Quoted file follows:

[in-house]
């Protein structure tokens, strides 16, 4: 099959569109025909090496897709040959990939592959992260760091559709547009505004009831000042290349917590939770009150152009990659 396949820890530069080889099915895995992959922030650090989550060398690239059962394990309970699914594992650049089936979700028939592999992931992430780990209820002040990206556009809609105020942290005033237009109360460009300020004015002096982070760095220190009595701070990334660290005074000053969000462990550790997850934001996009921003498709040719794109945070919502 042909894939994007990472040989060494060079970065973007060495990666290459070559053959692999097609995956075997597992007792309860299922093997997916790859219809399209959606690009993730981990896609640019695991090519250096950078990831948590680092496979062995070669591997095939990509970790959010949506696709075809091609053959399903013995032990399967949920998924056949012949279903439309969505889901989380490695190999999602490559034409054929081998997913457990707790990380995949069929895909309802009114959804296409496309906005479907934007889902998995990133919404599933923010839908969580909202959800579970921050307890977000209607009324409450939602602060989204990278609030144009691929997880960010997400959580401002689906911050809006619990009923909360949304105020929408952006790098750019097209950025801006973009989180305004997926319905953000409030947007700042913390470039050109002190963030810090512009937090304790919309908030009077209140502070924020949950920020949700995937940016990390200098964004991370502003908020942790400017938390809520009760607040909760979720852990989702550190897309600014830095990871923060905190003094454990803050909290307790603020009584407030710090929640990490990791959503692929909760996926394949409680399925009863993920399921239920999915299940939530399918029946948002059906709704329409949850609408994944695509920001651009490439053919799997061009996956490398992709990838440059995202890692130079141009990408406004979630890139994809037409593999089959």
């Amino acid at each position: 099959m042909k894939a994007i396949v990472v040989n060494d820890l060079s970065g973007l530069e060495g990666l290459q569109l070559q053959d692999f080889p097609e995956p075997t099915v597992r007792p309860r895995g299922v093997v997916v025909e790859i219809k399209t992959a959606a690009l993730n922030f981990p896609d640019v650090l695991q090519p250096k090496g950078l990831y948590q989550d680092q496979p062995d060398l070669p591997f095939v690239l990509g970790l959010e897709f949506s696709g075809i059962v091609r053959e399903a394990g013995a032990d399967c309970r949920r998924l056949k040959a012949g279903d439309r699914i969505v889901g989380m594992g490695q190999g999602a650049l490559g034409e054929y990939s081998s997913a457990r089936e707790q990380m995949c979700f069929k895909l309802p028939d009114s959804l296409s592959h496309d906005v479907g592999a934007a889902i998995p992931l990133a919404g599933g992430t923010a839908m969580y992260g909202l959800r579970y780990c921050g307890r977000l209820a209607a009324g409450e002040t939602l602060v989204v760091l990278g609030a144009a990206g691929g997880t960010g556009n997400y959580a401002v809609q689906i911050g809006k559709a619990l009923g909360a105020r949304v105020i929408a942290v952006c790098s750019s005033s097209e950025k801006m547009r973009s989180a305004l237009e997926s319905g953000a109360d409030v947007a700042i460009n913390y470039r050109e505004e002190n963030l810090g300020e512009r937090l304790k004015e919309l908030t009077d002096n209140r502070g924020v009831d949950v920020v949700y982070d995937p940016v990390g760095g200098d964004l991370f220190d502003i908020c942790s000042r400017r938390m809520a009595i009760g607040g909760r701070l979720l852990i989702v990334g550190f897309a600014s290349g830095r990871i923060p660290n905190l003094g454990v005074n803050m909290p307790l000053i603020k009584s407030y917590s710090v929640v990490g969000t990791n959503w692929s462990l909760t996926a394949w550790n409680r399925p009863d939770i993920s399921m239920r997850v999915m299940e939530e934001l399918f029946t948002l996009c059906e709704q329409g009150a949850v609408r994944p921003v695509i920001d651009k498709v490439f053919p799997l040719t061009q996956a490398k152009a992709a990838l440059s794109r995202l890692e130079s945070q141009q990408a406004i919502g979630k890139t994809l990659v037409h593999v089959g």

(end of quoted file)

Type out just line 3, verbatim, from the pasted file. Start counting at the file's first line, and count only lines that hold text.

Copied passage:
């Amino acid at each position: 099959m042909k894939a994007i396949v990472v040989n060494d820890l060079s970065g973007l530069e060495g990666l290459q569109l070559q053959d692999f080889p097609e995956p075997t099915v597992r007792p309860r895995g299922v093997v997916v025909e790859i219809k399209t992959a959606a690009l993730n922030f981990p896609d640019v650090l695991q090519p250096k090496g950078l990831y948590q989550d680092q496979p062995d060398l070669p591997f095939v690239l990509g970790l959010e897709f949506s696709g075809i059962v091609r053959e399903a394990g013995a032990d399967c309970r949920r998924l056949k040959a012949g279903d439309r699914i969505v889901g989380m594992g490695q190999g999602a650049l490559g034409e054929y990939s081998s997913a457990r089936e707790q990380m995949c979700f069929k895909l309802p028939d009114s959804l296409s592959h496309d906005v479907g592999a934007a889902i998995p992931l990133a919404g599933g992430t923010a839908m969580y992260g909202l959800r579970y780990c921050g307890r977000l209820a209607a009324g409450e002040t939602l602060v989204v760091l990278g609030a144009a990206g691929g997880t960010g556009n997400y959580a401002v809609q689906i911050g809006k559709a619990l009923g909360a105020r949304v105020i929408a942290v952006c790098s750019s005033s097209e950025k801006m547009r973009s989180a305004l237009e997926s319905g953000a109360d409030v947007a700042i460009n913390y470039r050109e505004e002190n963030l810090g300020e512009r937090l304790k004015e919309l908030t009077d002096n209140r502070g924020v009831d949950v920020v949700y982070d995937p940016v990390g760095g200098d964004l991370f220190d502003i908020c942790s000042r400017r938390m809520a009595i009760g607040g909760r701070l979720l852990i989702v990334g550190f897309a600014s290349g830095r990871i923060p660290n905190l003094g454990v005074n803050m909290p307790l000053i603020k009584s407030y917590s710090v929640v990490g969000t990791n959503w692929s462990l909760t996926a394949w550790n409680r399925p009863d939770i993920s399921m239920r997850v999915m299940e939530e934001l399918f029946t948002l996009c059906e709704q329409g009150a949850v609408r994944p921003v695509i920001d651009k498709v490439f053919p799997l040719t061009q996956a490398k152009a992709a990838l440059s794109r995202l890692e130079s945070q141009q990408a406004i919502g979630k890139t994809l990659v037409h593999v089959g």